Did you hear about the intellectually challenged pundit who thought hyperbole was like the Super Bowl, except, you know, bigger?
Of course you didn’t, he never existed. Because there is not a pundit alive who doesn’t understand the importance of hyperbole. It is the elixir of life; it renders mere comment into something which sounds important. Some would say it’s the most important component of a studio sofa-dweller’s arsenal – ever.
Sorry, got a bit excited there. But after Saturday’s edition of Match of the Day, it is all too easy to get carried away. For a start, it highlighted the genius of schedulers at both BBC and BT Sport, who had chosen what turned out to be two 0-0 draws to be shown live: Manchester United at Cambridge and Liverpool v Bolton, thus making MotD essential viewing. Marvellous.
Then we were side-swiped by the fact that the regular line-up was missing. No Lineker! No Shearer! No, erm, Savage! What were we to do? Could we cope without these stalwarts of Saturday night, especially given the wonderful day of football they would have dissected?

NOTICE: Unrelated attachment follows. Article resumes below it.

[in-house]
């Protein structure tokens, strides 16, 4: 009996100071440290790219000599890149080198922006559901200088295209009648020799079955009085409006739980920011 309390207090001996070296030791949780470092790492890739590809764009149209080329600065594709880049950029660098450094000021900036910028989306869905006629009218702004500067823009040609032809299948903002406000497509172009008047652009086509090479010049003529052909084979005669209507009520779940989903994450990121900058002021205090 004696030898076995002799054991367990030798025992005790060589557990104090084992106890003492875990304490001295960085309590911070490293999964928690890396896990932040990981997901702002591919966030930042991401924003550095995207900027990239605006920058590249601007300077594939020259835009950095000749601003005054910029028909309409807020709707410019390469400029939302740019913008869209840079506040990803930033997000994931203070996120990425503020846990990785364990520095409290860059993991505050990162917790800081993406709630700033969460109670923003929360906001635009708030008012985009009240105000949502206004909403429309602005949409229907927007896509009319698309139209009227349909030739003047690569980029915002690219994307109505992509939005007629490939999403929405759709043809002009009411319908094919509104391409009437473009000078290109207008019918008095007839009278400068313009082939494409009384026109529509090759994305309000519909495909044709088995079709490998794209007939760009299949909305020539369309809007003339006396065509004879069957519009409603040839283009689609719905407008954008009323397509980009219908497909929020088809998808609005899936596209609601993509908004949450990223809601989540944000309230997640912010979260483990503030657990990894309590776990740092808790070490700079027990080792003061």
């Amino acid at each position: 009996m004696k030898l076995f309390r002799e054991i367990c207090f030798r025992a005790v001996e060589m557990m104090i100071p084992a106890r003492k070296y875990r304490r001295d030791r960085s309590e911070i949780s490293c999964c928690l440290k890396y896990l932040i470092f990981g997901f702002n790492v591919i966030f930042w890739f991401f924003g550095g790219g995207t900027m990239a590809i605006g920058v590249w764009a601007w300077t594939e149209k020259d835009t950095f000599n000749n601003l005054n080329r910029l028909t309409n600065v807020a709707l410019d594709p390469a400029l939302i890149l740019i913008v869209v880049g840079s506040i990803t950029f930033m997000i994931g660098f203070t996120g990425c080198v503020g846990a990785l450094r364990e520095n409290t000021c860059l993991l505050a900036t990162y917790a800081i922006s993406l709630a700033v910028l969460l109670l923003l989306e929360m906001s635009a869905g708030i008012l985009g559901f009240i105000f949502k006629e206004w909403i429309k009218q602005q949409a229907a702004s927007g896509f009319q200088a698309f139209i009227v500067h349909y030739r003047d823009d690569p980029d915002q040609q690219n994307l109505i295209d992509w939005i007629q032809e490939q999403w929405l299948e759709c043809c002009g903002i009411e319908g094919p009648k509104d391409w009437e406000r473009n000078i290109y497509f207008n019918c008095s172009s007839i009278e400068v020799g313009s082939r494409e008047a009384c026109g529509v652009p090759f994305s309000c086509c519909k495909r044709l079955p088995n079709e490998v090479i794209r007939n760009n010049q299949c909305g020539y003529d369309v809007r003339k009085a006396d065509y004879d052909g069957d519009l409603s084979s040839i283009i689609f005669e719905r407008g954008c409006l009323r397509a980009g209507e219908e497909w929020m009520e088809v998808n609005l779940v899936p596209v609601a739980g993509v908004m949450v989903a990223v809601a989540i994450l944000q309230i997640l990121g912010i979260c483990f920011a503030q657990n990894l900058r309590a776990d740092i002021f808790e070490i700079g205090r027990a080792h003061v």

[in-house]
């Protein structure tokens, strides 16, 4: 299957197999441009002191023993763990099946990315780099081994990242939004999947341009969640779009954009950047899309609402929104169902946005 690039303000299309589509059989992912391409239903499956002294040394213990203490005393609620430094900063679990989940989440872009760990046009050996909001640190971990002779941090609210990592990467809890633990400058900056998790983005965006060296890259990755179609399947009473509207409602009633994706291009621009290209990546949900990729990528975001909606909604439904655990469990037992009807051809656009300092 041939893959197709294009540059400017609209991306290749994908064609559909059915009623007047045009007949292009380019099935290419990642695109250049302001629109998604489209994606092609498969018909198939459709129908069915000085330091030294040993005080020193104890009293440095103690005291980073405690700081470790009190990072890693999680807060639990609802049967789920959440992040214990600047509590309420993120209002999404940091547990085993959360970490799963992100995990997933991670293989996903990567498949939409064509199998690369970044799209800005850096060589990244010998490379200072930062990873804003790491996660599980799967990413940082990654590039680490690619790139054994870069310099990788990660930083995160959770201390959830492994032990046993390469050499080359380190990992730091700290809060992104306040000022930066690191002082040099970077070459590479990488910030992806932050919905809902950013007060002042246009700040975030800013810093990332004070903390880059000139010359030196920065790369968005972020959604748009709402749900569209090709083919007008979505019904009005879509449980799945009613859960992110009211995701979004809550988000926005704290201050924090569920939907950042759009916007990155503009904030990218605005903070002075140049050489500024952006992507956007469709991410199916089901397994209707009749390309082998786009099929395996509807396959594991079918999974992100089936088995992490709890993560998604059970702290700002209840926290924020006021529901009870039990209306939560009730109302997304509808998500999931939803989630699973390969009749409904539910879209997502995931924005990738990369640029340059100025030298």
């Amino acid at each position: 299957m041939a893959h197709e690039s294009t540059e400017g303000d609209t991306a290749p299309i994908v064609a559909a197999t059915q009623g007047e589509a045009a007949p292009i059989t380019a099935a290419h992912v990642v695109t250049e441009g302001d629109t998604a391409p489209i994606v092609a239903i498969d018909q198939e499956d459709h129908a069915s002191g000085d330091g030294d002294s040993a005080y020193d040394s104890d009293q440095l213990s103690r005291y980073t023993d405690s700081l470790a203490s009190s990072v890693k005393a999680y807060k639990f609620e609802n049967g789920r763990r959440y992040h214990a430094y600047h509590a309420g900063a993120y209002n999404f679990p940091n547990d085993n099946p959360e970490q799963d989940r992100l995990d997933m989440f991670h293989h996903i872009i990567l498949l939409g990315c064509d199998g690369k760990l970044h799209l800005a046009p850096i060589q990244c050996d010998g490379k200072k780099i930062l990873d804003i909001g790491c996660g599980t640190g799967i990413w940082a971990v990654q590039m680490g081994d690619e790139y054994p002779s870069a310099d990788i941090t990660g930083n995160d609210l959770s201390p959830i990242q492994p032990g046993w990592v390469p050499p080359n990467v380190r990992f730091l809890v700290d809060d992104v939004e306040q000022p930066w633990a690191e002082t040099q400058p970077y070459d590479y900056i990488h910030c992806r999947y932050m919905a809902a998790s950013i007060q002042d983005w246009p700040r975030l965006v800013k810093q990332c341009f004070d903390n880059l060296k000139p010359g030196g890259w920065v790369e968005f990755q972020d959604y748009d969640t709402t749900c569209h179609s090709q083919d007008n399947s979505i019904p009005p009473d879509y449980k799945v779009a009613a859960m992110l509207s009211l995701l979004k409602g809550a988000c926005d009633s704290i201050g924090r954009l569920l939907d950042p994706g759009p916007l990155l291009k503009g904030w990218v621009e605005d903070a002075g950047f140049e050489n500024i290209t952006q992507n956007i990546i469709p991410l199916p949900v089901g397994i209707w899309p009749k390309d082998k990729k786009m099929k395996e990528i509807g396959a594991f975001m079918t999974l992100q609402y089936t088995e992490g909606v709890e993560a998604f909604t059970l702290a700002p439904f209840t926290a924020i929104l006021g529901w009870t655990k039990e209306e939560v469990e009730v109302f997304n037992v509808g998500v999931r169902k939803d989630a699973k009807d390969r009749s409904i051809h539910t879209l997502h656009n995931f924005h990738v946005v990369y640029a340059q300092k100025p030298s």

Of course we could. In Gary Lineker’s stead we had Gabby Logan, while Jermaine Jenas and Robbie Fowler were in place ready to fill in for the two ex-players. And we had a bumper round of FA Cup upsets to digest.
Before we get into how they tackled MotD’s match of the day (Chelsea v Bradford) can we ask what possessed the Beeb to put Cambridge 0 Manchester United 0 at No 2 in the running order, given the quality of material from Saturday it had at its disposal? Anyone...? Hello?
Fowler and Jenas’s first job was to analyse how Bradford had pulled off a shock. The latter was insightful and intelligent, but the authority of his comments was undermined slightly by the fact the man still looks 15.
Fowler, on the other hand, was well-versed in the art of saying “for me” at the beginning of sentences, as if it gave him more gravitas. As he was in repeating whatever was said previously. Like his thoughts on the Chelsea manager, Jose Mourinho, calling his side’s loss to Bradford a disgrace. “For me, it’s a disgrace him saying it is a disgrace,” Fowler mused, as we scratched our collective heads.
Then there was his penchant for hyperbole. Logan floated the question of where Bradford’s win ranked in the history of FA Cup shocks and Fowler took the bait whole. “For me, this is the biggest shock,” he intoned, having a minute previously implied that the 1988 final, when Liverpool were beaten by Wimbledon, was the largest seismic jolt in the competition’s history. Jenas agreed, but to his credit backed up the claim with analysis (“the fact that Bradford came from behind, away to Chelsea...”).
Either way, the discussion was redundant and it made us yearn for a broadcaster who seldom needed to fall back on hyperbole. Someone like Adrian Chiles. He wouldn’t have stood for such puffery on his watch. He was far too jaded, far too much like us to rely on embellishing events. Best broadcaster ever? Well no, but he will be missed.